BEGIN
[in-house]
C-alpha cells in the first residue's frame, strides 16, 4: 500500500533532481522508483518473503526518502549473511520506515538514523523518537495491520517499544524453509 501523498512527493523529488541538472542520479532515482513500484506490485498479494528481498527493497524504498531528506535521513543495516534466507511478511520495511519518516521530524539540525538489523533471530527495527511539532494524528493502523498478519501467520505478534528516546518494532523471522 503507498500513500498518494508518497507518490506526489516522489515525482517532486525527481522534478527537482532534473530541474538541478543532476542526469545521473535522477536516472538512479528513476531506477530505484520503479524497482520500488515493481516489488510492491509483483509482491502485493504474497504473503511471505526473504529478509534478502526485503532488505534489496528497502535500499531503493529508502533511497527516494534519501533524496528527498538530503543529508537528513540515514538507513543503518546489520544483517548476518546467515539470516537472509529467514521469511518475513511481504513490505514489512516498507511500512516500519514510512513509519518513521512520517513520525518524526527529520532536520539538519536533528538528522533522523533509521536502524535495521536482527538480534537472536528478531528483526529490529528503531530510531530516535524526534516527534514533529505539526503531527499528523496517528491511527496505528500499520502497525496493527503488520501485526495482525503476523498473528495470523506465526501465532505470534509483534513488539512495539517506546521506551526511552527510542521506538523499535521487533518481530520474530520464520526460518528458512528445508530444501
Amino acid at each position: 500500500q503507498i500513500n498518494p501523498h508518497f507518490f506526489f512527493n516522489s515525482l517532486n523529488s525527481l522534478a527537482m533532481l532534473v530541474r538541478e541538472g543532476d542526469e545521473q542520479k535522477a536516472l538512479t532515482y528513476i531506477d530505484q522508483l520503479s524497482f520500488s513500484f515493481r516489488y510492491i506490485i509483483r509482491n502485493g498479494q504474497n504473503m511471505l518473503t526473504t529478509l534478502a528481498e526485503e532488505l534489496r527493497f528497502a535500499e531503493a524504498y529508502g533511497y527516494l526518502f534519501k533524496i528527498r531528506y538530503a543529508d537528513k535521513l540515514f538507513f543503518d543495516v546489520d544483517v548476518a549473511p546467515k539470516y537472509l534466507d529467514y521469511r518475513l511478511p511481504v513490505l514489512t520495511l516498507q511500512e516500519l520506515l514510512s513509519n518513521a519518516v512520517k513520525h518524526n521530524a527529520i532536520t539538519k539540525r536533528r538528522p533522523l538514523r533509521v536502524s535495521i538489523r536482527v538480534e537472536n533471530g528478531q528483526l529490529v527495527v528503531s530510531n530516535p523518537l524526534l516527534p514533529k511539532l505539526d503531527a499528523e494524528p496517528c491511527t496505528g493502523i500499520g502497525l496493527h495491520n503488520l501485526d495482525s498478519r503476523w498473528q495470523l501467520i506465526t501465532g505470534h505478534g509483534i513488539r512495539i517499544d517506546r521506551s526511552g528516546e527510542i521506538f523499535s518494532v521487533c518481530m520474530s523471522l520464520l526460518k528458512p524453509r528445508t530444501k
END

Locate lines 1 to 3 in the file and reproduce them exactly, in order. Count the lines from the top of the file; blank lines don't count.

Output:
[in-house]
C-alpha cells in the first residue's frame, strides 16, 4: 500500500533532481522508483518473503526518502549473511520506515538514523523518537495491520517499544524453509 501523498512527493523529488541538472542520479532515482513500484506490485498479494528481498527493497524504498531528506535521513543495516534466507511478511520495511519518516521530524539540525538489523533471530527495527511539532494524528493502523498478519501467520505478534528516546518494532523471522 503507498500513500498518494508518497507518490506526489516522489515525482517532486525527481522534478527537482532534473530541474538541478543532476542526469545521473535522477536516472538512479528513476531506477530505484520503479524497482520500488515493481516489488510492491509483483509482491502485493504474497504473503511471505526473504529478509534478502526485503532488505534489496528497502535500499531503493529508502533511497527516494534519501533524496528527498538530503543529508537528513540515514538507513543503518546489520544483517548476518546467515539470516537472509529467514521469511518475513511481504513490505514489512516498507511500512516500519514510512513509519518513521512520517513520525518524526527529520532536520539538519536533528538528522533522523533509521536502524535495521536482527538480534537472536528478531528483526529490529528503531530510531530516535524526534516527534514533529505539526503531527499528523496517528491511527496505528500499520502497525496493527503488520501485526495482525503476523498473528495470523506465526501465532505470534509483534513488539512495539517506546521506551526511552527510542521506538523499535521487533518481530520474530520464520526460518528458512528445508530444501
Amino acid at each position: 500500500q503507498i500513500n498518494p501523498h508518497f507518490f506526489f512527493n516522489s515525482l517532486n523529488s525527481l522534478a527537482m533532481l532534473v530541474r538541478e541538472g543532476d542526469e545521473q542520479k535522477a536516472l538512479t532515482y528513476i531506477d530505484q522508483l520503479s524497482f520500488s513500484f515493481r516489488y510492491i506490485i509483483r509482491n502485493g498479494q504474497n504473503m511471505l518473503t526473504t529478509l534478502a528481498e526485503e532488505l534489496r527493497f528497502a535500499e531503493a524504498y529508502g533511497y527516494l526518502f534519501k533524496i528527498r531528506y538530503a543529508d537528513k535521513l540515514f538507513f543503518d543495516v546489520d544483517v548476518a549473511p546467515k539470516y537472509l534466507d529467514y521469511r518475513l511478511p511481504v513490505l514489512t520495511l516498507q511500512e516500519l520506515l514510512s513509519n518513521a519518516v512520517k513520525h518524526n521530524a527529520i532536520t539538519k539540525r536533528r538528522p533522523l538514523r533509521v536502524s535495521i538489523r536482527v538480534e537472536n533471530g528478531q528483526l529490529v527495527v528503531s530510531n530516535p523518537l524526534l516527534p514533529k511539532l505539526d503531527a499528523e494524528p496517528c491511527t496505528g493502523i500499520g502497525l496493527h495491520n503488520l501485526d495482525s498478519r503476523w498473528q495470523l501467520i506465526t501465532g505470534h505478534g509483534i513488539r512495539i517499544d517506546r521506551s526511552g528516546e527510542i521506538f523499535s518494532v521487533c518481530m520474530s523471522l520464520l526460518k528458512p524453509r528445508t530444501k